When the police come knocking it is natural for an individual to feel a rush of stress and anxiety as to why they want to talk. Potentially, a police officer isn’t interested in talking but rather to take an individual into custody for a crime. When police are involved, they have the power to detain an individual, arrest them, or detain them followed by an arrest. There is a difference between detainment and arrest, and it is critically important that a defendant who finds themselves in a potential criminal situation understand their rights.
Having the support of an experienced and skilled criminal defense attorney providing you with legal counsel when you are being questioned by the police is critical to protecting your civil liberties. Defendants who are arrested and convicted of crimes face far-reaching disadvantages in life and reduced opportunities.
When you are in police custody, connecting with the Los Angeles criminal defense attorneys at the Manshoory Law Group is essential to the success of your case. While providing officers with your identifying information is advisable, answering any other questions they have in relation to a crime should not be done without the support of your attorney.
How are Detainment and Arrest Different?
Detainment and arrest are connected but are different. A detainment may not result in criminal charges where an arrest will. You may be detained because an officer suspects that you know about a crime or that you were connected to a crime, and their suspicion is reasonable and valid.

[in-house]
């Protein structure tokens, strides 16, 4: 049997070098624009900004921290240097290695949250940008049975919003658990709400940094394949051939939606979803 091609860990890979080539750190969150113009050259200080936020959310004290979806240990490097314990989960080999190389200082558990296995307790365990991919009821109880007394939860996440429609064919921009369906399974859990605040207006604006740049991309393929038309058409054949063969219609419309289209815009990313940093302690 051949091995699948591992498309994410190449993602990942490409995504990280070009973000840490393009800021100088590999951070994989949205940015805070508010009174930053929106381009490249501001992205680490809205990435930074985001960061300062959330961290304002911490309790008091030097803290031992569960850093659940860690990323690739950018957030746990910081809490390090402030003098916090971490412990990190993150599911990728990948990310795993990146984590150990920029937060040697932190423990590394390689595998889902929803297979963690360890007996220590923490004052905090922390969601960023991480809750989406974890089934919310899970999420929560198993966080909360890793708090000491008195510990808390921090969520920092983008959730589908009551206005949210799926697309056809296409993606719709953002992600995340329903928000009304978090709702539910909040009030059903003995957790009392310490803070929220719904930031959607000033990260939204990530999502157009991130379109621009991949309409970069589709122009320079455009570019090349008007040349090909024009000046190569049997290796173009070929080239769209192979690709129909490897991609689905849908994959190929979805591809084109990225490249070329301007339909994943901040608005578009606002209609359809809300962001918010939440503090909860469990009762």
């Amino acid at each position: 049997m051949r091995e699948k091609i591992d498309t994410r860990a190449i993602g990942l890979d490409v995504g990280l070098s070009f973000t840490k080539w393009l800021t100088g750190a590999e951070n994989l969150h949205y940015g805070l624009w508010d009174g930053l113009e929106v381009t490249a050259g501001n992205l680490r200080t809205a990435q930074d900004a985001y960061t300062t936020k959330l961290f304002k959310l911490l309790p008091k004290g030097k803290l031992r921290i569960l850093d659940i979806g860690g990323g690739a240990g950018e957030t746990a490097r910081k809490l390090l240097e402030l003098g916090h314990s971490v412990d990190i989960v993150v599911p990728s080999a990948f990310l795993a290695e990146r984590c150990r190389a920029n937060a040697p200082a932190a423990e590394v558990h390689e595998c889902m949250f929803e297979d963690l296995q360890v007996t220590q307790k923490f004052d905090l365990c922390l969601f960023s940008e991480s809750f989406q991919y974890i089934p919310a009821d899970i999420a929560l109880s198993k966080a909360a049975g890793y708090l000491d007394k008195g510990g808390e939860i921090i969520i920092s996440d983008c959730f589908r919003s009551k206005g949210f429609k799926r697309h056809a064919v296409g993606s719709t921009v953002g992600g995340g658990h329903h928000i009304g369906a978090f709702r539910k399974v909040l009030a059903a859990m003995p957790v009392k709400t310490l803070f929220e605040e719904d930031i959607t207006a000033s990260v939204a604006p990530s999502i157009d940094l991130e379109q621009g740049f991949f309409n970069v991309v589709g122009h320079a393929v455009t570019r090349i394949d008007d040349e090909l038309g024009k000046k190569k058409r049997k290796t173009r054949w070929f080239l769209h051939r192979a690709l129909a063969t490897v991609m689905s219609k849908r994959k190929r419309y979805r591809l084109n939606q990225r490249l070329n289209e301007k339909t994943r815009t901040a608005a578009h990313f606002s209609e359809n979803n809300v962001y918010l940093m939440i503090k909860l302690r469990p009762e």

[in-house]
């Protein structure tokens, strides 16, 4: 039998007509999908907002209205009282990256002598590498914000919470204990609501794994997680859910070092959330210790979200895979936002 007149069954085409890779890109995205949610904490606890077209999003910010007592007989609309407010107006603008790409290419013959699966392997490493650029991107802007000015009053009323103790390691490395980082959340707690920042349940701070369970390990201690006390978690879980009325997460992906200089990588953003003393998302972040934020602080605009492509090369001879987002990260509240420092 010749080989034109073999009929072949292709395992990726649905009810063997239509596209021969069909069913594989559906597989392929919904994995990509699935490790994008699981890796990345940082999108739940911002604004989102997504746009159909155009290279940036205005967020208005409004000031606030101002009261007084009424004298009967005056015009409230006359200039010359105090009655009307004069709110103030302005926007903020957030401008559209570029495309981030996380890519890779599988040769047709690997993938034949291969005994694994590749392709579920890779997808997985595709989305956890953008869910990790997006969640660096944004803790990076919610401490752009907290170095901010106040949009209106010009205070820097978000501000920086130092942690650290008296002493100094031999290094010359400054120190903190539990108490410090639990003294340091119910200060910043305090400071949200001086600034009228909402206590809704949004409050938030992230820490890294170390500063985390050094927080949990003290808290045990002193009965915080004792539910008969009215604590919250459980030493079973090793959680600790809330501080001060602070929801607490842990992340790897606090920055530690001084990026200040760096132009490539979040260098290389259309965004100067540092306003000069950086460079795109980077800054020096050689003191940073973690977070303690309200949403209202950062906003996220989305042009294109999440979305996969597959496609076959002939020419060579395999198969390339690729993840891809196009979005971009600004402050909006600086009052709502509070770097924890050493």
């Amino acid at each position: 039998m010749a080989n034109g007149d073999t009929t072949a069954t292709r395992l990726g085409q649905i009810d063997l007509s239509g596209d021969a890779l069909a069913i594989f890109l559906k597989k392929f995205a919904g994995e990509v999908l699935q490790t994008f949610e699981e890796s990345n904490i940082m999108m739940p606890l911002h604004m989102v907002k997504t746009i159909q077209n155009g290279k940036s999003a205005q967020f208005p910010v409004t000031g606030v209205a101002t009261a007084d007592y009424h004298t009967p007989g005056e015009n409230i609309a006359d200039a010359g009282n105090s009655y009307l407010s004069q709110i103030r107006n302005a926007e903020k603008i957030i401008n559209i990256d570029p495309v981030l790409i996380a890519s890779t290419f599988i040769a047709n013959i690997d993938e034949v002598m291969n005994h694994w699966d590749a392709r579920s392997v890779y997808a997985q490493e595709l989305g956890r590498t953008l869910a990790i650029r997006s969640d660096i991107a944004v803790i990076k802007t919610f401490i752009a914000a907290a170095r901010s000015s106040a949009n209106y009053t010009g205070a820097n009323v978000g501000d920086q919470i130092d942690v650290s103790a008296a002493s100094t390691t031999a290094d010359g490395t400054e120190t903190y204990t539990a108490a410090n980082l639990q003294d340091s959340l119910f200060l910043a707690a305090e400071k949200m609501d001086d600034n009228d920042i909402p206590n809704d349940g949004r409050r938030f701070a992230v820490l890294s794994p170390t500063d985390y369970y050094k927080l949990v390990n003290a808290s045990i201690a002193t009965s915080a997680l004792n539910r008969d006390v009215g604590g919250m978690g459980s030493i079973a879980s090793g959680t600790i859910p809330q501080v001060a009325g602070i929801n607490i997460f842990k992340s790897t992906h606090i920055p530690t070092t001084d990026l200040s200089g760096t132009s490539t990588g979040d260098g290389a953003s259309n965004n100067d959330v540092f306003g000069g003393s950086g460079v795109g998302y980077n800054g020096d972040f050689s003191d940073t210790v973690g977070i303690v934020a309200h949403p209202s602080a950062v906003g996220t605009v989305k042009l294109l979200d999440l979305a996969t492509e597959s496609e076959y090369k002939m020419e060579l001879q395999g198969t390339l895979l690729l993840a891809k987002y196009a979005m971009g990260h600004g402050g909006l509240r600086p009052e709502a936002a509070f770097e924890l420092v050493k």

The officer can hold you for a period of time while they determine if their suspicion is backed up by evidence. This may come by way of questioning you or by an investigation, or both. In situations where the offense isn’t too serious, detainment may not take too long. However, when detainment is in response to a major criminal event, detainment can be prolonged.
Regardless of the crime you are believed to be associated with, when you are detained, if there isn’t enough information that can sufficiently link you to it you will likely not be arrested and instead, let go. Should law enforcement learn more about your case and that leads to probable cause, you will be arrested? When you are outright arrested, by contrast, both an investigation and questioning will still take place.
In both detainment and arrest situations, officers will try to use their position to find out as much information as possible to use against you either so they can arrest you or so they can support your charges.
An arrest can happen without detainment, meaning, if you commit a crime that an officer witnesses, they can arrest you on the spot. If a judge issues an arrest warrant against you, an officer will use this legal document to find you and arrest you. Only in an arrest does an officer have to read you your Miranda Rights. Your Miranda Rights detail your right to remain silent. While you won’t be read your Miranda Rights during a detainment, you still have the right to remain silent and you should know this so you don’t feel pressured to answer questions that could ultimately hurt your case.
Contact an Experienced Criminal Defense Attorney
Whether you are just detained or are arrested, it is important that you don’t self-incriminate or jeopardize your case in any way. The Los Angeles criminal defense lawyers at the Manshoory Law Group will preserve your legal rights and see to it that you are treated fairly. Contact our lawyers at Manshoory Law Group today to schedule a free case evaluation at 877-977-7750.
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